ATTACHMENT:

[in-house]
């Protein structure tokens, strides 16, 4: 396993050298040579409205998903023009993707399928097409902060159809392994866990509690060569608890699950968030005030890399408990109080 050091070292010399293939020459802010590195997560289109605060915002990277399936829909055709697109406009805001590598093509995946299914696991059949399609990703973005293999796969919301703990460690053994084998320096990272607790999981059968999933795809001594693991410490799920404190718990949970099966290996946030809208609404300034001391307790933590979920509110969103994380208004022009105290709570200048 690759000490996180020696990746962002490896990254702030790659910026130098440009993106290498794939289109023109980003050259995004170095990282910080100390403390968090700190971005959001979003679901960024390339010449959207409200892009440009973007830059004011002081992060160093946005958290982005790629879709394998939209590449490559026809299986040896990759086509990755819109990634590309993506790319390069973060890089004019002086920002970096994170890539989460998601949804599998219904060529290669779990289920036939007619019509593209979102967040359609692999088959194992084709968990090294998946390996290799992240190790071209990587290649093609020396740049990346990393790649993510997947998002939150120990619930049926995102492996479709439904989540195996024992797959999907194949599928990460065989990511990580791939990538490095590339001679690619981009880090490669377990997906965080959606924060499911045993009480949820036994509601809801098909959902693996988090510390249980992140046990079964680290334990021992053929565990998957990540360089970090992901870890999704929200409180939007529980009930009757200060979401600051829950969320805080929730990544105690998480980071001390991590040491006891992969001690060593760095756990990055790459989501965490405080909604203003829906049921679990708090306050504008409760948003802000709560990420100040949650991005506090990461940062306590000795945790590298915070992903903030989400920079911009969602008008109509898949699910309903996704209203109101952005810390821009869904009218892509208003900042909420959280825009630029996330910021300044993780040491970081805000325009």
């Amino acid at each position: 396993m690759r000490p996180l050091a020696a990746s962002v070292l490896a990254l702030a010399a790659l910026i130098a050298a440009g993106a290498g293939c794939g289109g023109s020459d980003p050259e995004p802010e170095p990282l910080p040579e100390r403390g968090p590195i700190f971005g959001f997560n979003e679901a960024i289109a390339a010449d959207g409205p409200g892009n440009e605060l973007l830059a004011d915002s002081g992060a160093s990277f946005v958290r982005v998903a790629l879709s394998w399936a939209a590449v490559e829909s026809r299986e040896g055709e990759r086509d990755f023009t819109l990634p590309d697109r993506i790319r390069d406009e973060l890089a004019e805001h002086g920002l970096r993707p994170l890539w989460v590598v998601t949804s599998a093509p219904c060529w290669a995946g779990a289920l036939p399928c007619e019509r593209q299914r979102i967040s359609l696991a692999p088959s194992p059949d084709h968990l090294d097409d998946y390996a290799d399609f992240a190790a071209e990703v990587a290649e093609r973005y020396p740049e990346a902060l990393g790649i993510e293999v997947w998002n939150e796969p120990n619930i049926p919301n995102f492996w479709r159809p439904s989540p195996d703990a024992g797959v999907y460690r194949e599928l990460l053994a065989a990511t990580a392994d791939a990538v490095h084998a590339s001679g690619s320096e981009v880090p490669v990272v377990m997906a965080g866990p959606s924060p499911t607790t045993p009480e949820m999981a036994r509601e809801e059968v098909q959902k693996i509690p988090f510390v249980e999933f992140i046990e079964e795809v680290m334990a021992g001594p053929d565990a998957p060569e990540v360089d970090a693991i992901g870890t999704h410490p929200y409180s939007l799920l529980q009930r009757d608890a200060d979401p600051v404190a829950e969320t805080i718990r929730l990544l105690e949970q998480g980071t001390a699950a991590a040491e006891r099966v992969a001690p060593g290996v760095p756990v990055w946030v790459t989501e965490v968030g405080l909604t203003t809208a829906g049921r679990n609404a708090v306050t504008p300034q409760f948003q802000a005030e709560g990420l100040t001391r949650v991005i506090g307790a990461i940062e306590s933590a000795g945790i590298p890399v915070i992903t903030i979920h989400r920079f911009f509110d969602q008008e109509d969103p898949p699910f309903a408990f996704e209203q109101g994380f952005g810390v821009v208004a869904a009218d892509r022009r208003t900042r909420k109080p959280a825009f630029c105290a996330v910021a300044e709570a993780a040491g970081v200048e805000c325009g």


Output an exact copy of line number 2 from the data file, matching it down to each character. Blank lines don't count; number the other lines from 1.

């Protein structure tokens, strides 16, 4: 396993050298040579409205998903023009993707399928097409902060159809392994866990509690060569608890699950968030005030890399408990109080 050091070292010399293939020459802010590195997560289109605060915002990277399936829909055709697109406009805001590598093509995946299914696991059949399609990703973005293999796969919301703990460690053994084998320096990272607790999981059968999933795809001594693991410490799920404190718990949970099966290996946030809208609404300034001391307790933590979920509110969103994380208004022009105290709570200048 690759000490996180020696990746962002490896990254702030790659910026130098440009993106290498794939289109023109980003050259995004170095990282910080100390403390968090700190971005959001979003679901960024390339010449959207409200892009440009973007830059004011002081992060160093946005958290982005790629879709394998939209590449490559026809299986040896990759086509990755819109990634590309993506790319390069973060890089004019002086920002970096994170890539989460998601949804599998219904060529290669779990289920036939007619019509593209979102967040359609692999088959194992084709968990090294998946390996290799992240190790071209990587290649093609020396740049990346990393790649993510997947998002939150120990619930049926995102492996479709439904989540195996024992797959999907194949599928990460065989990511990580791939990538490095590339001679690619981009880090490669377990997906965080959606924060499911045993009480949820036994509601809801098909959902693996988090510390249980992140046990079964680290334990021992053929565990998957990540360089970090992901870890999704929200409180939007529980009930009757200060979401600051829950969320805080929730990544105690998480980071001390991590040491006891992969001690060593760095756990990055790459989501965490405080909604203003829906049921679990708090306050504008409760948003802000709560990420100040949650991005506090990461940062306590000795945790590298915070992903903030989400920079911009969602008008109509898949699910309903996704209203109101952005810390821009869904009218892509208003900042909420959280825009630029996330910021300044993780040491970081805000325009």